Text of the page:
Summer reading list

Summer tends to be the season where I make the most time for reading. Last summer, I followed along with a local library’s summer reading list, but this year I thought it would be more fun to create my own!

I sifted through piles of books, checked their ratings and feedback on Goodreads, and decided on the books below. I tried to include a variety of books, from historical fiction, to crime & mystery, and of course a little romance.

Each book has a small description about why I’m interested in reading it along with a Goodreads rating (p.s if you’re not on Goodreads, you need to be. It’s like rotten tomatoes but for books!) Last summer I read around seven books, so I put the same amount on my list for this year!

Manhattan Beach (3.68)

This book was chosen for One Book One New York this year. Brought to you by the Mayor’s Office of Media  Entertainment and the New York Times, One Book One New York is pretty much a city wide book club. No matter what city you live in you don’t have to feel the fomo on this one. Check out the summary and reading guide that goes along with it here

Behold the Dreamers (3.95)

This book was a nominee for One Book One New York. Even though it didn’t win, it caught my interest. This story follows a Cameroonian immigrant living and working in Harlem. The narrative promises the peaks and crests of life as an immigrant discovers the secrets of his wealthy employer. This summer read promises to be an eye opening statement on current social and political issues surrounding immigration.

My Grandmother Asked Me to Tell You She’s Sorry (4.04)

From the author of one of my favorite reads, A Man Called Ove, this book is supposed to give you all the feels: joy, tears, giggles. My excitement for this novel comes primarily from my love of the author’s previous book, but also from the idea of a whimsical yet heart-grabbing tale about the love between grandchild and grandparent and coping with that kind of loss.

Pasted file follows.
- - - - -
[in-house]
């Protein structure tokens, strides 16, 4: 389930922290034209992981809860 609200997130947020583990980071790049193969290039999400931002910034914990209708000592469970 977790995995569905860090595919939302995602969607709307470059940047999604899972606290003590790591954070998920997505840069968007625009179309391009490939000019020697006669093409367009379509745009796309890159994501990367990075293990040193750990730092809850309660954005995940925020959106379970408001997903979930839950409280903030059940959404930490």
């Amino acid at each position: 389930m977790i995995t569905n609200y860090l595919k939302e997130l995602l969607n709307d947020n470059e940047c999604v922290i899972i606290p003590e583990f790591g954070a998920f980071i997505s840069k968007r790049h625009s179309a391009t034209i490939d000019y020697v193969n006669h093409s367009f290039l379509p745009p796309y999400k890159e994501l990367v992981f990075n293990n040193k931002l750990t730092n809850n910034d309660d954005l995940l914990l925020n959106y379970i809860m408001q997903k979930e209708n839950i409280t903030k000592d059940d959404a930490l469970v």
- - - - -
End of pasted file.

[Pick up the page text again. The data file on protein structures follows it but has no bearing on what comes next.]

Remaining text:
A Piece of the World (3.87)

This book is brought to you by the author of the popular novel, Orphan Train.  The story follows a small town girl who becomes the muse of artist Andrew Wyeth. Promising to be a well woven drama between fact and fiction, this book gives a rare look into some of America’s art history.

Sharp Objects (3.93)

Brought to you by the author of Gone Girl, a chilling crime novel is always on my summer reading list. I tend to read this gripping novels the fastest! Sure to be a thriller, Sharp Objects is about a troubled journalist who must return to her hometown to uncover the mysteries behind the murder of two young girls. If this is any thing like Gone Girl, it’s guaranteed to keep you on the edge of your seat.

We Are Not Ourselves (3.7)

This multigenerational story of an Irish-American family caught my attention, as the last multigenerational storyline I read proved to be absolutely moving and unmatched in character development. Although it’s a longer read, this story covers a century of family, childhood, marriage, success, and reality.  The plot of yearning for and falling short of the American dream promises to be a captivating work of art.

Leaving Time (3.95)

I can’t go the whole summer without a tear jerker, so Jodi Picoult is finishing off my summer reading the list. A story about a daughter looking to learn the truth about her mysterious mother enlists the help of a psychic and a private detective. Oh also, there’s some advocation for elephants thrown in. This book is a perfect quick and mesmerizing read to pick up this summer.

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